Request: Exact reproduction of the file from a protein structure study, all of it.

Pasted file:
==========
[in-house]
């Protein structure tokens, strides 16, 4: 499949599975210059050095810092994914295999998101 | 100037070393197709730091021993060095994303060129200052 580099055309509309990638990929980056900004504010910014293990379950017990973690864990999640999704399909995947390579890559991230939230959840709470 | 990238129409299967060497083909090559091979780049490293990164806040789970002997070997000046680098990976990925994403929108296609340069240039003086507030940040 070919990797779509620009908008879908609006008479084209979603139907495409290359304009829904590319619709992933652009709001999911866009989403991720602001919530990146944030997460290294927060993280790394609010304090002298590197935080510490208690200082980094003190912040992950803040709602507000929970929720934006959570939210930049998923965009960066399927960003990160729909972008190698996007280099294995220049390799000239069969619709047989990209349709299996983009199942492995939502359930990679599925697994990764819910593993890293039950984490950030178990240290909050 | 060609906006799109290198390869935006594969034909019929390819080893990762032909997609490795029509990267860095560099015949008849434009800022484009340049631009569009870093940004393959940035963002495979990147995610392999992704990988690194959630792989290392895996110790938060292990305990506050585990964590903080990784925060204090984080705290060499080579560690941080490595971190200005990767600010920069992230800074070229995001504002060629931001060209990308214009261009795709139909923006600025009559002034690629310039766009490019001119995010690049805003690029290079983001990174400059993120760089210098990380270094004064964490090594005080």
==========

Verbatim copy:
[in-house]
């Protein structure tokens, strides 16, 4: 499949599975210059050095810092994914295999998101 | 100037070393197709730091021993060095994303060129200052 580099055309509309990638990929980056900004504010910014293990379950017990973690864990999640999704399909995947390579890559991230939230959840709470 | 990238129409299967060497083909090559091979780049490293990164806040789970002997070997000046680098990976990925994403929108296609340069240039003086507030940040 070919990797779509620009908008879908609006008479084209979603139907495409290359304009829904590319619709992933652009709001999911866009989403991720602001919530990146944030997460290294927060993280790394609010304090002298590197935080510490208690200082980094003190912040992950803040709602507000929970929720934006959570939210930049998923965009960066399927960003990160729909972008190698996007280099294995220049390799000239069969619709047989990209349709299996983009199942492995939502359930990679599925697994990764819910593993890293039950984490950030178990240290909050 | 060609906006799109290198390869935006594969034909019929390819080893990762032909997609490795029509990267860095560099015949008849434009800022484009340049631009569009870093940004393959940035963002495979990147995610392999992704990988690194959630792989290392895996110790938060292990305990506050585990964590903080990784925060204090984080705290060499080579560690941080490595971190200005990767600010920069992230800074070229995001504002060629931001060209990308214009261009795709139909923006600025009559002034690629310039766009490019001119995010690049805003690029290079983001990174400059993120760089210098990380270094004064964490090594005080």